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Feather River Bulletin
Quincy, California
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February 24, 2010     Feather River Bulletin
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February 24, 2010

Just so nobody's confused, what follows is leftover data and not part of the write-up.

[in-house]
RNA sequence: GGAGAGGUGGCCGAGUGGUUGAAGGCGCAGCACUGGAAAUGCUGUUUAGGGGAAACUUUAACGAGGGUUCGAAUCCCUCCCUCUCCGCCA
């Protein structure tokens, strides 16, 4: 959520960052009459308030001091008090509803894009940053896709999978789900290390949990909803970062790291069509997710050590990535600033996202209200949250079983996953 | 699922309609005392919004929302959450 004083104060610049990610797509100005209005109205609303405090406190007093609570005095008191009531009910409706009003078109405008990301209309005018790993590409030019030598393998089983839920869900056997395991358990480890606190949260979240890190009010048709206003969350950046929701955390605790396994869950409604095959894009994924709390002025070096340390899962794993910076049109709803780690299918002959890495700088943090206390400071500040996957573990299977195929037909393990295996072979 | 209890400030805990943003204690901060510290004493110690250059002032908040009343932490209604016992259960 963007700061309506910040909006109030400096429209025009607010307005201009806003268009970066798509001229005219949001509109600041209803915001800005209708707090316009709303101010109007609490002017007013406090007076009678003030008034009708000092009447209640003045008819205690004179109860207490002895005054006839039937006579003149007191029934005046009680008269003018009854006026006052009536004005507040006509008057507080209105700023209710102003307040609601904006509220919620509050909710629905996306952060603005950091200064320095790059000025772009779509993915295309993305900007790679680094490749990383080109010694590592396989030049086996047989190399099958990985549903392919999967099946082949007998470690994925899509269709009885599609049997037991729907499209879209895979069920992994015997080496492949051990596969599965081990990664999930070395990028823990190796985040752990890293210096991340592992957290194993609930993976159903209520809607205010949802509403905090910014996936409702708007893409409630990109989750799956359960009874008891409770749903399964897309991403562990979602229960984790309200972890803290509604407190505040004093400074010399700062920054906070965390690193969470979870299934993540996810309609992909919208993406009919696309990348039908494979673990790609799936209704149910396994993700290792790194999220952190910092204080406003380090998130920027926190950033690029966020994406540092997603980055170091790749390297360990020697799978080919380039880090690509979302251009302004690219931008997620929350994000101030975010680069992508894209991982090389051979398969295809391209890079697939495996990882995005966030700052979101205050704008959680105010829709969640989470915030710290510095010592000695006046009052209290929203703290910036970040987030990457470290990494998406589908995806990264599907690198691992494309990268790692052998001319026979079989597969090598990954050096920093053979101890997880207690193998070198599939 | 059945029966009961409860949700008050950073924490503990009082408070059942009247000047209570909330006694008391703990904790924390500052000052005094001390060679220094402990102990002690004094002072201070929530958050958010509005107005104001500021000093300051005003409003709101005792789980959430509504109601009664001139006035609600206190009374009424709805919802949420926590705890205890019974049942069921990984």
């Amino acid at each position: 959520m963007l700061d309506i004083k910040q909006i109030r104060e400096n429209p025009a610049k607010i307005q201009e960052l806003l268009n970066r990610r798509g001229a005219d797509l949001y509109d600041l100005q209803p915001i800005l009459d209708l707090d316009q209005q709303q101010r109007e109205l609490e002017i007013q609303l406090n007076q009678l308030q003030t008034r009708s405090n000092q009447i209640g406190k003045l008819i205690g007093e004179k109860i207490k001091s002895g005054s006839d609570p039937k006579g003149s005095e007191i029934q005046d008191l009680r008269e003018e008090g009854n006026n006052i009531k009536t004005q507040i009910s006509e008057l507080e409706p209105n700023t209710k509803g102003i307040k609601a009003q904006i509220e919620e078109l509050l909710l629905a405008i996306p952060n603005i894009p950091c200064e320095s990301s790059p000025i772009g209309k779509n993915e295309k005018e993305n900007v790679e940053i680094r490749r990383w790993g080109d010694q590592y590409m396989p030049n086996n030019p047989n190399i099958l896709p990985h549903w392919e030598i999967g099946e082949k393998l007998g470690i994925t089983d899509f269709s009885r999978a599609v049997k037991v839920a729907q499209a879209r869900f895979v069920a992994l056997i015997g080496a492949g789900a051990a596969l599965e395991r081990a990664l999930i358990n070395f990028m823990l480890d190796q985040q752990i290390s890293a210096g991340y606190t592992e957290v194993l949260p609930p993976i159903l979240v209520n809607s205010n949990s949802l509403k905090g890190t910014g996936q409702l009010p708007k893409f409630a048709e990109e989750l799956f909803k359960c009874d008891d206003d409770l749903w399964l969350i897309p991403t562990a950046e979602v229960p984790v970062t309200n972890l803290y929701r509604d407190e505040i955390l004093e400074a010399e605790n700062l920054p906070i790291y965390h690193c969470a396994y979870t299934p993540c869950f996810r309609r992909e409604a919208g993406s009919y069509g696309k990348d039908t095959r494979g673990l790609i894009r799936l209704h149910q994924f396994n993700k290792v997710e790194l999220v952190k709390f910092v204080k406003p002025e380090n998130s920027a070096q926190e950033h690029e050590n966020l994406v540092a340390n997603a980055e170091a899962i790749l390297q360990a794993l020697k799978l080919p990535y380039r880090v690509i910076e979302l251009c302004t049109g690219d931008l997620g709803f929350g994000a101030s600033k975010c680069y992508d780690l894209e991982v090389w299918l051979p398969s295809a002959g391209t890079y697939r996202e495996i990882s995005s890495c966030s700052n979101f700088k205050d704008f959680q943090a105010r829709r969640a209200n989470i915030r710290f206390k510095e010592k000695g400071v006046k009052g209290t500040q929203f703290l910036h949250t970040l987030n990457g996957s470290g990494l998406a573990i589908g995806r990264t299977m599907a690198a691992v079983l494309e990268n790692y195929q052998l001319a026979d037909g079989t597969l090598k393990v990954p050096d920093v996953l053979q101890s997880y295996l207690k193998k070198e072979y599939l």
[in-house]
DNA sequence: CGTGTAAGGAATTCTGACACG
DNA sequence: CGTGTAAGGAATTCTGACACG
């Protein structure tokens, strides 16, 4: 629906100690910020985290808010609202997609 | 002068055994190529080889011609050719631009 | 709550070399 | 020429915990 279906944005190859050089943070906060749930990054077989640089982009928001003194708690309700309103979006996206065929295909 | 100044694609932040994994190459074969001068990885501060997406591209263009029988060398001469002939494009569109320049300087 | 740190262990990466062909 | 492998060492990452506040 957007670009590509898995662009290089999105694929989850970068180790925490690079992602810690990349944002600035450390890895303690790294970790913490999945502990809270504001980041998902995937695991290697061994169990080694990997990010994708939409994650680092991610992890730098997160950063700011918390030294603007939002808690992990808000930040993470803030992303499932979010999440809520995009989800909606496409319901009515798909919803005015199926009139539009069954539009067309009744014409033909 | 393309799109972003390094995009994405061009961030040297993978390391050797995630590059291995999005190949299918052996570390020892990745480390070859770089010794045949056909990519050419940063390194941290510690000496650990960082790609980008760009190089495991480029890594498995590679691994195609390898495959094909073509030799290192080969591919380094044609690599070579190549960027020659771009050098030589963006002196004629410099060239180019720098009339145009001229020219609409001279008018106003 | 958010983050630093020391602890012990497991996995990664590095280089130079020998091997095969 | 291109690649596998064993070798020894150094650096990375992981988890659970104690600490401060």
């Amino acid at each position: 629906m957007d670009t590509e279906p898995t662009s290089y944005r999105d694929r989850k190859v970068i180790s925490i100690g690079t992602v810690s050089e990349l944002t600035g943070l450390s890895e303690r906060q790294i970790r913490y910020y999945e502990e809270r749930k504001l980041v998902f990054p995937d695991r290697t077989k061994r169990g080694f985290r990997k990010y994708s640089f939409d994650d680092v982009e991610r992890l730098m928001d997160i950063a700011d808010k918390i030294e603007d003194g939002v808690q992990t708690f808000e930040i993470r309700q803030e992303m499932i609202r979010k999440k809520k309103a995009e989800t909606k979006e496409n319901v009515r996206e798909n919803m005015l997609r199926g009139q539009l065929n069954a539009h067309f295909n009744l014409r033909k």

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8B Wednesday, Feb. 24, 2010 Bulletin, Progressive, Record, Reporter EDITORIAL and. OPINION EDITORIAL new eM zen mail ene re SS It's hard to keep up with the newest innova- tions in technology. The latest is the new smart- phones that cannot only send and receive phone calls (an old-fashioned way of communicating, or so it seems), but also send text messages, e-mails and photos almost instantaneously to almost any- one in the world. These smartphones have opened a new door to the world of newsgathering, and while the news staff still believes in sending out reporters and working the beat angle, we are recognizing people can't be everywhere at once. We need to rely on what is being coined the citizen journalist--the people who call us about breaking news or e-marl us news stories and photos. The news staff takes that information and checks the facts for accuracy. The editor decides if the story is legitimate and the staff goes from there to generate online news items and stories for the weekly editions. The biggest hurdle is getting those breaking news items when the office is closed--namely weeknights and weekends. The question has always been how to solve that issue without increasing manpower. Feather Publishing has implemented a new e-mail address breakingnews@plumasnews.com. If you see something happening, send us a quick note with the basic who, what, where, when, why and how to the new e-marl address along with a picture, if you have that capability. Send us your name and contact information. Without contact information, we won't be able to follow up on the tip. Our goal is to get on the story as quickly as possible and get something up on our website alerting our readers of the news, if we determine dt is accurate. The new e-mail and its logistics are in their infancy so bear with us. As with anything, it is )nly as good as the people who use it. Therefore, we ask our readers for information on traffic accidents that close roads, area fires, unique stories or events, and anything that is .urgent. Remember the e-marl is breakingnews@ 7 plumasnews.com. Put it m your smartphone or : ~address book on your computer. : Of course, not everything submitted will be published. Send us your news when you see it... Feathe P@ii shing /.: 2-, NeWspaper [ go to plumasnews.com Michael C. Taborski ............. Publisher Keri B. Taborski . . .Legal Advertising Dept. Delaine Fragnoli ........ Managing Editor Diana Jorgenson .......... Portola Editor Alicia Knadler ........ Indian Valley Editor Kate West ............... Chester Editor Shannon Morrow .......... Sports Editor Mona Hill .................. Copy Editor Staff writers: Joshua Sebold Cheryl Frei Will Farris Ruth Ellis Sam Williams Brian Taylor Barbara France Pat Shillito Susan Cort Johnson Linda Stachwel Feather River Westwood Bulletin PinePress (530) 283-0800 (530) 256-2277 Lassen County Chester Progressive Times (530) 258-3115 (530) 257-53211 Indian Valley Portola Reporter Record (530) 832-4646 (530) 284-7800 (( )) i i!iiiii ..... ..... ~:: 2=:...: _ ~ : ......... ~= = ..... = MY TURN M. KATE WEST Chester Editor chesternews@plumasnews,com The national news media reported that Pres- ident Obama flew to the Western battleground states Thursday, Feb. 18, to support two Demo- cratic candidates who are not polling well as they head into the 2010 elections. While the state of Nevada might mark the furthest distance he has flown Air Force One in support of his own party, it certainly was not the first flight where he has spent the dollars of all Americans to support his personal choice in political party. And before anyone can get riled up and start quoting who did what before this, understand that I totally disapprove of any president or other government official using taxpayer dollars for the purposes of campaigning or other personal benefit. In my opinion, should the president or anyone else in government want to attend fundraisers or townhall meetings in sup- port of a member of his own party then he should fly in a plane he has personally chartered or one that is paid for by his party headquarters. What about security; the required armored vehicles for the cavalcade, an accompanying cargo plane to carry those vehicles, cooks, butlers and more? Let the national party pick up the tab on those necessities as well. It's not possible you say? It doesn't work that way? Then perhaps under these partic- ular circumstances the president should just stay home. I think he needs to stay at home for a variety of reasons and the cost of flying Air Force One, as I have stated on more then one occasion, rates pretty high up on my list of "why nots." Research reveals the U.S. General Accounting Office uses the speed calcula- tion of 630 miles per hour when figuring the costs of presidential travel on Air Force One. It also calculates the accompanying C- 17 cargo plane speed at 518 mileS per hour. Using those calculations, the GAO esti- mated the cost of President Obama's two round-trips from Washington, D.C., to Illinois fOr Air Force One and one cargo plane at $246,908. As an aside, these figures don't include the cost of firing up and flying Marine One ry and Mystery For obvious reasons, this prominent feature is referred to as Cat Rock. Where is it? E-mail mysteryphoto@ plumasnews.com or call your local news- paper office listed at the bottom of this page. Answers must be received by Friday at 5 p.m. All correct an- swers will be entered into a drawing for a - free four:-week UaSsi- : :fii~J~a~l valued at $28. To learn the location of this photo, see Section A of next week's news- paper. ~hoto by Alicia Knadler and its two accompanying helicopters from the White House to Andrews Air Force Base and back during his travels. While it is expected that all presidents will fly home for visits, my purpose for seeking the figures is to provide a fairly accurate estimate of the cost per hour to American taxpayers. According to the GAO's calculations, the cost to fly Air Force One breaks down to $56,517 an hour. The cost for the accompany- ing cargo plan is $6,986 an hour. Although the news was not immediately specific as to which city, Reno or Las Vegas, the president ,would be visiting, by air miles from the East Coast, being specific between the two isn't all that critical to cost analysis. The distance from Washington, D.C., to Las Vegas is listed as 2,420 miles and at the rate of speed Air Force One flies that equates to 7.68 round-trip hours. It also equates to the GAO-estimated cost of $434,650. The cost of the cargo plane would be 9.34 hours at $6,986 an hour for a total of $65,249. Altogether, and in this circumstance, the cost to the'American taxpayers for one De- mocrat to campaign for another is $499,290. While that may be chump change to the Washington, D.C., spenders, I'd like to bring that figure a little closer to home. Feather Publishing ran a story in the Feb. 17 issue of Plumas County newspapers that stated Chief Administrative Officer Jack Ingstad would be recommending to make a mid-year budget cut in the amount of $400,000. The reason cited was continuing economic difficulties with the state budget. The question.that remains unanswered at this time is who and what will be impacted by a reduction of that size in the county budget? I would ask if that means the potential of layoffs, but I believe that is too impersonal of a term. What a layoff really means is that an individual or member of a family no longer has a job. It could also mean that loss of job will result in an increase in the often- reported mortgage foreclosure statistics. It is thinking about the potential impact to a Plumas County neighbor that makes the wasted flight dollars that much harder to accept. For approximately $99,290 less than the cost of that campaign flight, our local gov- ernment could hold its own and continue to guarantee jobs and services until at least the end of the fiscal year. When you add up other re ep esi ential cami aign fiightcbstsor eh't 6 ob p rk'df' ' the government plane in which Speaker Nancy Pelosi makes frequent round-trips to California, you have to wonder what other personal disasters could be averted if those taxpayer dollars were used for the good of all instead of the elite few. REMEMBER WHEN KERI TABORSKI Historian 80 YEARS AGO... 1930 According to data compiled by Plumas County Assessor H.C. Flournoy, a total of 1,876 motor vehicles are owned and regis- tered by Plumas County residents. Of this, 537 are possessed by real estate property owners and 1450 by persons who have no real estate holdings in Plumas County. Conservativeley, these figures indicate that there is one motor vehicle to every two families within Plumas County. 50 YEARS AGO... 1960 A eight lane bowling center will be constructed in Chester. Called the Chester House, the lanes will be located at the east side of Highway 36, just north of the Chester Airport. It is expected that some inter- community competition will develop be- tween leagues of the Chester House, Pioneer Plaza Bowl in Quincy and Sierra Lanes in Susanville. 30 YEARS AGO...1980 Helicopters equipped with emergency medical apparatus can now transport patients from Indian Valley Hospital to more specialized facilities, using the new hospital heliport there. Some 275 Rotarians and guests from three local counties celebrated Rotary Interna- tional's 75th anniversary at festivities in Quincy last week. Presentation of Rotary Foundation's Paul Harris Fellowships were presented to George Keesling of Portola, Ralph Boss of Quincy, Ed Doyle of SusanviRe and George Young of Westwood. Greenville Rotary gave special recognition to Cy Hall, a member for 53 years. 10 YEARS AGO... 2000 According to figures obtained by the Plumas County Tax Collector's office show that tourism in Plumas County is up and reported that more than $35,000 in motel and lodging taxes were accrued in 1999, an increase of 12.4 percent from .the previous year. 0 r some t~m Q The lyrics from the second song--"The O1' Beggars Bush" by Flogging Molly--goes this way: "Fertile Mrs. Moore Had 13 kids But still looked good Till her o1' man Jumped lea ve on a ship. She never read a book -.- But by God she understood MY TURN Tha t the meanin' of life Starts in bed. .............................................................................................................................................................. So go and bow your head and weep LINDA SATCHWELL For your world won't change while you sleep. Staff Writer Isatchwell@plumasnews tom Sometimes when my moral compass gets the D.T.'s and is hard to read, I turn to a dif- ferent means of discerning the truth: song lyrics. This week, there are two songs I've played over and over on the new iPod my wonderfully upbeat and offbeat friend gave me for my birthday. The first is "Have You Ever Seen the Rain?" by John Fogarty of Credence Clearwa- ter Revival. The lyrics in question are: "Someone told me long ago There's a calm before the storm, I know; It's been eomin" for some time. When it's over, so they say, It'll rain a sunny day. I know; Shinin' down like water... '7 want to know, Have you ever seen the rain? I want to knOW, Ha ve you ever seen the rain Comin" down on a surmy day?." Yeah, go and bow your head and weep For the summer tha t was lost, now is gone, The summer tha t was lost, now is gone. Now, I know I've been whining a fair bit about life's difficulties lately. I think my friend Debora may be right that the conve- nient, detrimental ways of being we've all learned in order to survive tend, when chal- lenged, to reach out and try to pull us back. If we still fight them, forge a new path, we may discover, a tsunami heading our way. Just before the tsunami, there's that calm. Seems nice, but if you listen a little harder, it's kind of eerie, isn't it? To get specific, I had a dear friend die of cancer. Then, my former husband/best friend disappeared, leaving all of his posses- sions as well as suicide notes for me, two friends and two of his kids. He's been missing for six weeks. Now, come to find out, I have to have major surgery. Well, I guess it's been coming for some time. But, the other thing I didn't foresee, was the way that, in situations of extreme distress, you discover--and very clearly--that some people have your back, while others will stab you in it. There are people--some expected, some surprising--who have come through with un- mitigated compassion. Others have had their knives ready. In fact, there are times a sheet of paper can be a knife and words, a noose. I spend a lot of time thinking about life's meaning--perhaps too much. It's nice to be reminded of the Mrs. Moores of the world who have a more earthy approach to mean- ing. Gathering around you the people who care, even hunkering down under the sheets while the storm passes overhead, might be the most helpful point of view. At first, my reaction to the second set of people--those who suffer from a failure of empathy--was to be hurt; I don't have a very thick skin. But, then something else occurred. I realized that when something or someone shows their true face--even though you didn't want to see it--it allows you, oddly enough, a certain freedom. All of a sudden, you have a wider horizon; other possibilities occur. The last vestiges of the old thinking fall away. I'm not going to say what my new thinking entails, but I would encourage you to do some of your own. Don't wait for disaster--I'm giving you mine--use it as a jumping-off point. Try something different. Go someplace else. Or, stay and mine the depths of your relation- ship, your work, your world. Live. And, perhaps I'll see you along that rainy road. (